[gmx-users] trjconv, pbc and breaking of multiple peptides
devicerandom at gmail.com
Wed Nov 10 23:43:00 CET 2010
On 10/11/10 22:28, Justin A. Lemkul wrote:
>> First, let me see if I understand it correctly. From your explanation
>> (and intuition), it seems that the issue is that "center of mass" in a
>> periodic environment is ambiguous -there are always (at least) two
>> alternate configurations that have the center of mass at the center of
>> the box any time, and -center doesn't necessarily choose the most
>> compact one (i.e. the one where the box center is closest on average
>> to atoms). So, for example, in a 1-D periodic environment, this:
>> ... O|O O|O ...
>> is equivalent to this
>> | OO | OO ...
>> the center of mass between the O's being always at the center of the
>> box in both cases.
>> But I don't see how choosing one residue could help -I mean, the
>> residues wander practically everywhere in the box during the
>> simulation and none of them is privileged ; I don't see why centering
>> only around one would be better. It could help if they were only two,
>> but we talk of eight objects here (and possibly many more in the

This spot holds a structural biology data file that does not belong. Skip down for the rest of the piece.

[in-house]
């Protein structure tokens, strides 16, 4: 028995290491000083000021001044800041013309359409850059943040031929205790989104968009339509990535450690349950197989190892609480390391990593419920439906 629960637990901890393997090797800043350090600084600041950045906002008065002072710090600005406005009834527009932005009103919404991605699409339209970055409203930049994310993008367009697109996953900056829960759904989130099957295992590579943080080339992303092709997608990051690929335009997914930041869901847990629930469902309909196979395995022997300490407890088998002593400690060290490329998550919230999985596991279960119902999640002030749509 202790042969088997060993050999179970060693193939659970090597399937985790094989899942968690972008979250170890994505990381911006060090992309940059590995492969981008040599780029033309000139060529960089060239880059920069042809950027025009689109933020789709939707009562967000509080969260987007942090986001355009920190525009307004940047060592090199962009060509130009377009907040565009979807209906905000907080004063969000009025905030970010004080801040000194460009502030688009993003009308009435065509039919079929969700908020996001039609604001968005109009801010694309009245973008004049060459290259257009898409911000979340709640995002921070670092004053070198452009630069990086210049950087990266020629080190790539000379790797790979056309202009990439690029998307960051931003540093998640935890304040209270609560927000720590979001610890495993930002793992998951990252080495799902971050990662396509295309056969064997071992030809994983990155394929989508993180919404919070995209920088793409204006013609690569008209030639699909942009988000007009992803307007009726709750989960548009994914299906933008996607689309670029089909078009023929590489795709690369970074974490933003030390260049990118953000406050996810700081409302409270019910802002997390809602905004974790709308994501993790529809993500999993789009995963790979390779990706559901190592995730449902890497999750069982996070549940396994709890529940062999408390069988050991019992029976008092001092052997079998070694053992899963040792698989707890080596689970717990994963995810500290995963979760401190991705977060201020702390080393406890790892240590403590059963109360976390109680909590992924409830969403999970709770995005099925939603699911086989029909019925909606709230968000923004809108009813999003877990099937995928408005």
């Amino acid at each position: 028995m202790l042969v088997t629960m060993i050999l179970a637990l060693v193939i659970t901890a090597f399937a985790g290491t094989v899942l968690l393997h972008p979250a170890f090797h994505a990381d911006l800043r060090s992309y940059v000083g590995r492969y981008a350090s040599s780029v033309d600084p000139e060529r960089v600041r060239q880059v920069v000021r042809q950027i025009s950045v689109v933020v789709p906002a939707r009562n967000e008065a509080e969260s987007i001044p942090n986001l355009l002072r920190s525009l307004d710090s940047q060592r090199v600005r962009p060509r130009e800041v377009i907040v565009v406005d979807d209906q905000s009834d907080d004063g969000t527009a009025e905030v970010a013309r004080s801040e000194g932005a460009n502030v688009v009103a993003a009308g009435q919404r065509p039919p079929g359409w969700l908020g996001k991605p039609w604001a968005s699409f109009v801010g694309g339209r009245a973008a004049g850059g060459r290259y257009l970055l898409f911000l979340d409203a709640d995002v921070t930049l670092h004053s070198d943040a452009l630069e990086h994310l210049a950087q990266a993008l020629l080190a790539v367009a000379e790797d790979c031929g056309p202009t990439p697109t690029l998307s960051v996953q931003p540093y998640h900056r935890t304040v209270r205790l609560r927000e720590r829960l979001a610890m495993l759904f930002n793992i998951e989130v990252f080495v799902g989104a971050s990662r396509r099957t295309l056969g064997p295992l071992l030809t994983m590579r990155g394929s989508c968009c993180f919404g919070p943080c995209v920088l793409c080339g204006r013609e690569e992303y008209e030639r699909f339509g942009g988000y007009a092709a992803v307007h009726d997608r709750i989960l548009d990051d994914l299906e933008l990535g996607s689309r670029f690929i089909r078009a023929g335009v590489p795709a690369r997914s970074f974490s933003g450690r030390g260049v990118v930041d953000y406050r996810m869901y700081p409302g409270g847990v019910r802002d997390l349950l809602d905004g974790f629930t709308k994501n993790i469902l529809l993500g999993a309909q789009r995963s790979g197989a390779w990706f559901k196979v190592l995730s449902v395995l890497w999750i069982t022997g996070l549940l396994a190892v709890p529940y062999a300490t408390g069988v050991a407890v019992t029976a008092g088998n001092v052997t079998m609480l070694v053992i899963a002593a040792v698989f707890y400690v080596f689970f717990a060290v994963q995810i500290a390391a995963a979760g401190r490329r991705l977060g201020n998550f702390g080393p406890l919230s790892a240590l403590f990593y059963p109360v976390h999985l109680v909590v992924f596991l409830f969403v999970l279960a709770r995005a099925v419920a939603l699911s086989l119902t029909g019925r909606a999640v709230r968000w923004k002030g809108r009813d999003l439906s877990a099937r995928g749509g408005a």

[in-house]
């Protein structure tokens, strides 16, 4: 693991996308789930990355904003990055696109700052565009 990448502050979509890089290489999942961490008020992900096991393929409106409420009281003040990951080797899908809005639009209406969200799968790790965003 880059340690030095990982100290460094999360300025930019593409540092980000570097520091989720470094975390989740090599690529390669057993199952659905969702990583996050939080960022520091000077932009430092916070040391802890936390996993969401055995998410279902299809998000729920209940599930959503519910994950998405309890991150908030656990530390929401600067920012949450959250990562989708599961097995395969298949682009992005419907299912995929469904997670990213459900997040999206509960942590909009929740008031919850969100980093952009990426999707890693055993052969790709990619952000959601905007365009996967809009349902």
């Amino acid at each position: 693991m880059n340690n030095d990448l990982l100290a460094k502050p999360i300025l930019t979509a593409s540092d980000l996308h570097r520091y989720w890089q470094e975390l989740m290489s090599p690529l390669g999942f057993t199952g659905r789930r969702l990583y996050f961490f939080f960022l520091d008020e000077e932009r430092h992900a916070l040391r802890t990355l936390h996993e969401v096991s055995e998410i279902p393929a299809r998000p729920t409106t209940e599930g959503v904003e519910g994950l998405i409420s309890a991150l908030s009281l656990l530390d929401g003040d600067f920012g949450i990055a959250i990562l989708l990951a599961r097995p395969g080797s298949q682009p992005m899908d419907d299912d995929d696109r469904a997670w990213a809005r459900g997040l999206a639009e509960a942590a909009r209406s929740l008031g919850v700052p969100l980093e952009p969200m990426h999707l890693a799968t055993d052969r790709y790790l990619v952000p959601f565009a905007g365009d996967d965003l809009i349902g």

>> ...now I see it: You mean that, since I force to center around one of
>> the objects, and if on average it should belong to the cluster, the
>> whole thing should be more often than not within the box?
> That's it. Take, for example, peptides A, B, and C. Peptide A is a
> nucleation point for B and C to attach. Conceivably, trjconv could
> choose a "center" that involves C on one "side" of the box and A+B on
> the other. The whole protein is still "centered" by its criteria.
> If, physically, A is in the core of the aggregate, then I could choose
> some residue in peptide A and choose to center about it. There is no
> other alignment that trjconv can assign, other than to place that chosen
> residue of peptide A right in the middle of your unit cell. It can't be
> broken any other way.
It seems to work right this time! Beautiful trick. Thank you again so
much -if I could, I would give you a big hug. I am still a newbie with
molecular simulations (my Ph.D. was on experimental biophysics) and I
still fall into a lot of easy traps!
Massimo Sandal, Ph.D.
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